We all challenge our destiny at some point in life—our faith, our connection to others, our purpose. It’s simply the human way, and it has been for eons. Jim Leonard Jr.’s 1980 play “The Diviners” is a testament to the burdens and enlightenments which move people in family, community and spirituality.
Set in a farm town in Indiana during the Great Depression, the show centers around 17-year-old Buddy who’s suffering from brain damage and claims to have a remarkable sixth sense to find water (a.k.a. divining) for a local farmer—despite the fact Buddy is deathly afraid of water. When a drifter, C.C. Showers, passes through town, he takes to Buddy as a mentor, as well as fascinates many of the local women, including Buddy’s sister, Jennie Mae. C.C.’s background as a preacher man further aids the town’s holy higher calling, which in the end leads to tragedy.
“I heard about the play when City Stage asked me to direct it 12 or 13 years ago,” Don Baker says. “I assumed it was just another ‘Holy Ghost people’-type of play and dismissed it. But I agreed to direct it. When I first read it, I was blown away. It is one of the best plays I have ever read. It is a symphony of the human experience. A community portrait. A family’s portrait. A drifter’s portrait. A times portrait. It’s just a hell of a story. And it is a symphony of words.”
The show hails the 2014 Wilmington Theater Awards winner for Best Actor in a Play, Kenneth Rosander, as Buddy. His younger sister, Jennie Mae, is played by Kaitlin Baden.
“This show is so very much about the relationships that exist between these people,” Baden explains. “Jennie Mae, Buddy and C.C. have this trio going on: C.C. is helping Buddy with his fear of water and bathing. Jennie Mae and Buddy are helping C.C. reconnect with people and find what/whom he loves.”
Baden is no stranger to the hardships and patience required to care for a mentally challenged sibling. In real life, her older sister has a neuro-genetic disorder, whom Baden has nurtured much like a little sister her whole life. She easily can draw from these characteristics in fleshing out Jennie Mae. Still, Baden says there are grave differences between the two. Jennie Mae’s fast-track to adulthood, for one, is impressive. Because her mother dies young and essentially leaves Jennie Mae to be mother, sister, caretaker, head of household, etc., the character’s strength and protectiveness rises. That she steps up to take care of her family in the midst of tragedy is telling, but, for Baden, play such a character means achieving a balance between her 16-year-old natural youthfulness and forced maturity.
“Don and I spoke about how to make sure this came across,” Baden tells, “and one suggestion was that I only let the ‘young, smiley Jennie Mae’ out for snippets of time. Otherwise I was to try to convey her frustrations and to show her hardened side.”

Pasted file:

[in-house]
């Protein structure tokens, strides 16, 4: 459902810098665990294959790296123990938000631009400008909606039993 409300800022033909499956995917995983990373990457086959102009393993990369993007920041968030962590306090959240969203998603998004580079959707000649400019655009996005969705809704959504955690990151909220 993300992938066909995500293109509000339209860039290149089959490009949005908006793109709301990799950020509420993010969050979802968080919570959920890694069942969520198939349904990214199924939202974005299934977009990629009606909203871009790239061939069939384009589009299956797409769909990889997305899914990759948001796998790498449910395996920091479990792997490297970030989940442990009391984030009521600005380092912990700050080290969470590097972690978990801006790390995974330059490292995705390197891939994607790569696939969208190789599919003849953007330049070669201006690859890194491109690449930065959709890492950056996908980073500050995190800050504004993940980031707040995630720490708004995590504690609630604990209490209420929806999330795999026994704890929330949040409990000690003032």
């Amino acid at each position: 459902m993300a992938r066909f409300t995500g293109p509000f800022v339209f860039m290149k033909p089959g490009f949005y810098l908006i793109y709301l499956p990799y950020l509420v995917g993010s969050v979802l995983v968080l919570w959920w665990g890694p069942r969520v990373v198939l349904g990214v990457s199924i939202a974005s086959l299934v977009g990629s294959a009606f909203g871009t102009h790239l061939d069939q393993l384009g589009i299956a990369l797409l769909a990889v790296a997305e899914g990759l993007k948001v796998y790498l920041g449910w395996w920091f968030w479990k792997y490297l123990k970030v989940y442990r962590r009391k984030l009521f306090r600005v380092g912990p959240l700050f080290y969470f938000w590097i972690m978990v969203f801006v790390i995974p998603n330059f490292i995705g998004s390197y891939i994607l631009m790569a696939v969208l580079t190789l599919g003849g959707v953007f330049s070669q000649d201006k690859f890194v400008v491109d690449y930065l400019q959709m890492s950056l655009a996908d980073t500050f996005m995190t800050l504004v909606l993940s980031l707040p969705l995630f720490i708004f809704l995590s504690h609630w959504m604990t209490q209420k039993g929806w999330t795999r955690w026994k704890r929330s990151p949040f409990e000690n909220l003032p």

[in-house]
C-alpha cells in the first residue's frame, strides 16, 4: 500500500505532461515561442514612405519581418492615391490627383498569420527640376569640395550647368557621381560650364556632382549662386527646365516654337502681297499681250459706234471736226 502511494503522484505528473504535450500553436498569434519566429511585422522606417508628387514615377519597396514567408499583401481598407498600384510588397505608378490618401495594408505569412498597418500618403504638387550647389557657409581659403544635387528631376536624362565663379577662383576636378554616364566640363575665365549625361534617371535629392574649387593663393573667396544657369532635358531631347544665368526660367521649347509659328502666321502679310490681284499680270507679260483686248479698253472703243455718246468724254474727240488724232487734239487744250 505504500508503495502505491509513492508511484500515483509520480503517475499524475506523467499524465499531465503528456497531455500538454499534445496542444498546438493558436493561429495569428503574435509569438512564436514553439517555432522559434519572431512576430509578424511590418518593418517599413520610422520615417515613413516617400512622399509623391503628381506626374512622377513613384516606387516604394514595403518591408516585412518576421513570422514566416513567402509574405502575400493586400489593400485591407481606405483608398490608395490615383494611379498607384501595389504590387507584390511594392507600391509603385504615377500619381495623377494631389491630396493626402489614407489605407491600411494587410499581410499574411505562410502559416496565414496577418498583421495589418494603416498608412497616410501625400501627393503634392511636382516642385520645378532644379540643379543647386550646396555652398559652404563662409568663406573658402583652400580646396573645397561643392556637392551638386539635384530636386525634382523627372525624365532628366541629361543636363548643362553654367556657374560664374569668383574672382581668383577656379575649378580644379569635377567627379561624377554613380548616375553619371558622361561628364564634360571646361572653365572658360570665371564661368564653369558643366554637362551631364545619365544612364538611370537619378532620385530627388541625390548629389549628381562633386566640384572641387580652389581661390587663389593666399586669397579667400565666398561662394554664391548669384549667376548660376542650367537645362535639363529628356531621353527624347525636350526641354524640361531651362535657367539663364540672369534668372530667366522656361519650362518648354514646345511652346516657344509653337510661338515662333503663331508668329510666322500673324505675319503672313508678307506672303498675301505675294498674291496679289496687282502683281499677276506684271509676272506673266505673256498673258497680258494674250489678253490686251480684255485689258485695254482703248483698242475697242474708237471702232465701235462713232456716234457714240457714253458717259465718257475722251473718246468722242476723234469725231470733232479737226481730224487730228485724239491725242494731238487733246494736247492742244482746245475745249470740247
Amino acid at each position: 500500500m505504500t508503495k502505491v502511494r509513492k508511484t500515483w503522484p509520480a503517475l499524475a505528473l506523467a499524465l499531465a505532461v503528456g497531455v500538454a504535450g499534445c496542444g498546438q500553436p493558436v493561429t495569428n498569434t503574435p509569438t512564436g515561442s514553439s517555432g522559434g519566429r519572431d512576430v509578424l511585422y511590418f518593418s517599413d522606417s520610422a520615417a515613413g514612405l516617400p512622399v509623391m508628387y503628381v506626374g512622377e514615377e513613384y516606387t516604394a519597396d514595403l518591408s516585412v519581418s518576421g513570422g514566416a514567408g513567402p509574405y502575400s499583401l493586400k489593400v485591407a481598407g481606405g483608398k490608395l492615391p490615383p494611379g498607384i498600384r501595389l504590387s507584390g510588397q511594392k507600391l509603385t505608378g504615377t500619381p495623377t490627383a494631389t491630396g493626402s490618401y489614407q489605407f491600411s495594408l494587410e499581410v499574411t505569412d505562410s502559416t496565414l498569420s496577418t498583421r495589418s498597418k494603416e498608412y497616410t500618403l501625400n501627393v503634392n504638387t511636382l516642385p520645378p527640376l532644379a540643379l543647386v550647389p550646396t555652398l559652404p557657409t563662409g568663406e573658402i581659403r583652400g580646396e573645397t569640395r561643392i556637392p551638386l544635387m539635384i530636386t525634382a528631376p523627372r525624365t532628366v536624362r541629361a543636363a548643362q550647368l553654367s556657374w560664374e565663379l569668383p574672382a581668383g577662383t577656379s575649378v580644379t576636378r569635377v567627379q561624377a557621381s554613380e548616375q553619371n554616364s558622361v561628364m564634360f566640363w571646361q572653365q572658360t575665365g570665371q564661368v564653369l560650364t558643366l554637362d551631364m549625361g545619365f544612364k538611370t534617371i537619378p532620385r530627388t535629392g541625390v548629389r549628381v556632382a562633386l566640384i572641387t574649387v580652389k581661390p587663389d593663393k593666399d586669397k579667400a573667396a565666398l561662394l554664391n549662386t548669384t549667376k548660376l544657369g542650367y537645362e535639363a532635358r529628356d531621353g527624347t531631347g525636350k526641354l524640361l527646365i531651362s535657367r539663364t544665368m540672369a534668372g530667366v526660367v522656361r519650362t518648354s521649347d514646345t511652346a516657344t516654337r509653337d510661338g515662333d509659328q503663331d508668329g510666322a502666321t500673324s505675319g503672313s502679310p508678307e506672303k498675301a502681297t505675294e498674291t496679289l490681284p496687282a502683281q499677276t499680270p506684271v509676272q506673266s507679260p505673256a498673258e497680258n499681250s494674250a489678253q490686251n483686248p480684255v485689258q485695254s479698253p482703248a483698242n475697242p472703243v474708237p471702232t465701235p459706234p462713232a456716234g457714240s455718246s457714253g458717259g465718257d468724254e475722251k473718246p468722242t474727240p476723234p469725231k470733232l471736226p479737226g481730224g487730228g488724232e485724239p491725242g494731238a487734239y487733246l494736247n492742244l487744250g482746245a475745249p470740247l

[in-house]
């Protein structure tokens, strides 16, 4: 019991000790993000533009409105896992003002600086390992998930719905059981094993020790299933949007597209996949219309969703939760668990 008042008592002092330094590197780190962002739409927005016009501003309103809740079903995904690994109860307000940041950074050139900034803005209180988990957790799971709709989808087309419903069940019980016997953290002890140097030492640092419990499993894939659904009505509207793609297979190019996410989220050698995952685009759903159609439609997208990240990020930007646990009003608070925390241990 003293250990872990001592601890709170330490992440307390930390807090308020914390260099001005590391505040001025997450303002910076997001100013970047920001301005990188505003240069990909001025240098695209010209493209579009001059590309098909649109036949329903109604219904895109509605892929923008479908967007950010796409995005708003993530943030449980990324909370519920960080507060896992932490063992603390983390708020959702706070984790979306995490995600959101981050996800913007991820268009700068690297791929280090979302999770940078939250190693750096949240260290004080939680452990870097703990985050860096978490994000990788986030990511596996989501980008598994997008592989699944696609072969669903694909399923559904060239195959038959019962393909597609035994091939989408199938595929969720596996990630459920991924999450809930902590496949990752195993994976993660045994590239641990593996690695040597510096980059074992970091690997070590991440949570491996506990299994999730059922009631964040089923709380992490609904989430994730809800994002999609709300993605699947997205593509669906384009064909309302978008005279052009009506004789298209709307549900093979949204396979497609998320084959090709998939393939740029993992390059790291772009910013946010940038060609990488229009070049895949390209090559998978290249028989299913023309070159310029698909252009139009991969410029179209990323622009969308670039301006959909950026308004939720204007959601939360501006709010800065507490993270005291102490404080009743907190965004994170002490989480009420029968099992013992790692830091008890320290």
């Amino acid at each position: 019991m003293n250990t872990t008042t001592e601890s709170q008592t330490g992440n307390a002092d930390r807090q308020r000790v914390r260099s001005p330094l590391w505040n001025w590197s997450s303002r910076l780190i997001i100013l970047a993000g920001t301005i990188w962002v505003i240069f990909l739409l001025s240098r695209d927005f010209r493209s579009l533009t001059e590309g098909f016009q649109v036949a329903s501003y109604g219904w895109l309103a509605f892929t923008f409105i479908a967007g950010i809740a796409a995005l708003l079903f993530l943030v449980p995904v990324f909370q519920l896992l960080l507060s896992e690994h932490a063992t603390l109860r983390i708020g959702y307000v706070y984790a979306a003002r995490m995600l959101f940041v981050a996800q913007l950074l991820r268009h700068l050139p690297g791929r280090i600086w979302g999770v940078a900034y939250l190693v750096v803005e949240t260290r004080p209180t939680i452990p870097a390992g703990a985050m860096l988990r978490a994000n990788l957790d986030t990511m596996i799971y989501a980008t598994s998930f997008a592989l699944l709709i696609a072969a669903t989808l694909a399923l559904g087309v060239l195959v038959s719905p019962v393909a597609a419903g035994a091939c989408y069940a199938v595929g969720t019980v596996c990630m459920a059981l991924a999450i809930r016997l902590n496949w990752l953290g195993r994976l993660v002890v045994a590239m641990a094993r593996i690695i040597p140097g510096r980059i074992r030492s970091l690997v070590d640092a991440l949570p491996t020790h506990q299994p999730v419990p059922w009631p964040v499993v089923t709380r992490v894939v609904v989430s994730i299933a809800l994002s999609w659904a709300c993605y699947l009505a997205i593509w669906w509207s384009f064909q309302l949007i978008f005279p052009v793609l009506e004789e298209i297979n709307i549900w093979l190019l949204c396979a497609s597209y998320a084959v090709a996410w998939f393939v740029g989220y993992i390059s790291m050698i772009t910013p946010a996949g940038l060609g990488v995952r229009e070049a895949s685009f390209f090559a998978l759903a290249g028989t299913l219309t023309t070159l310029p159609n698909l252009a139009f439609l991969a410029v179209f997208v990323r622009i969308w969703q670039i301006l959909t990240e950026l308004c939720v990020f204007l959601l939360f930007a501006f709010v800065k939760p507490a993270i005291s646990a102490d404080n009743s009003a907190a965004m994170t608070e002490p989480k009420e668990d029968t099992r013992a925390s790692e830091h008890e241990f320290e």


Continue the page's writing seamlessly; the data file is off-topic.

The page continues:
Playing C.C., the vagabond from a long line of Kentucky pastors, is Adam Poole. Poole has brushed up on his Southern preacher skills from the Depression era as research for the role. C.C. arrives in Zion, IN, at just the right time; bad luck has befallen the town.
“Many of the townspeople see him as a savior of sorts and look to him for hope,” Poole says. “This, along with Shower’s desire to start a new life and forget his past, drives the play to its climax”
The rest of the cast is rounded out by Anthony Lawson as Ferris, Kim Ewonus as Basil, Holli Saperstein as Norma, Tamara Mercer as Goldie and Kitty Fitzgibbon as Luella. Director Baker has chosen to guide the show more like a conductor rather than director, wherein scenes and dialogue culminate in a natural flow and order.
“It’s almost like a series of pictures—pictures of moods,” he says. “It is very much an ensemble piece. I honestly can say that I love every single character.”
“The Diviners” is one of the first “straight shows” City Stage has produced in over a year amidst their bill of edgy musicals (“Brooklyn: The Musical,” “Hedwig and the Angry Inch”). Aside from cast members singing a few hymns, there is no band. “There are some sound effects I created in my bathtub,” musical director Chiaki Ito says. But the heart and soul of the show will come through in unadulterated emotion.
The minimalistic set will be populated heavily by props; most of the design itself is relegated to rakes, with lighting added to reflect “water.” Helping hands consist of Isabel Zermani in costumes, Sue Zarutskie with props, and Dallas LaFon in lighting design.
“I think there are quite a few themes in ‘The Diviners’ that we can all relate to,” Baden says—“doubts, spirituality, hope, misunderstandings, desperation, relationships. Many of these themes are tied to one another, and I think that all are pretty evident throughout the text. Of course, there’s the underlying theme of destiny and fate.”
February 7th – 9th, 14th – 16th and 21st -23rd, 8 p.m., or Sun., 3 p.m.
Tickets: $12 – $16
City Stage • 21 N. Front St. #501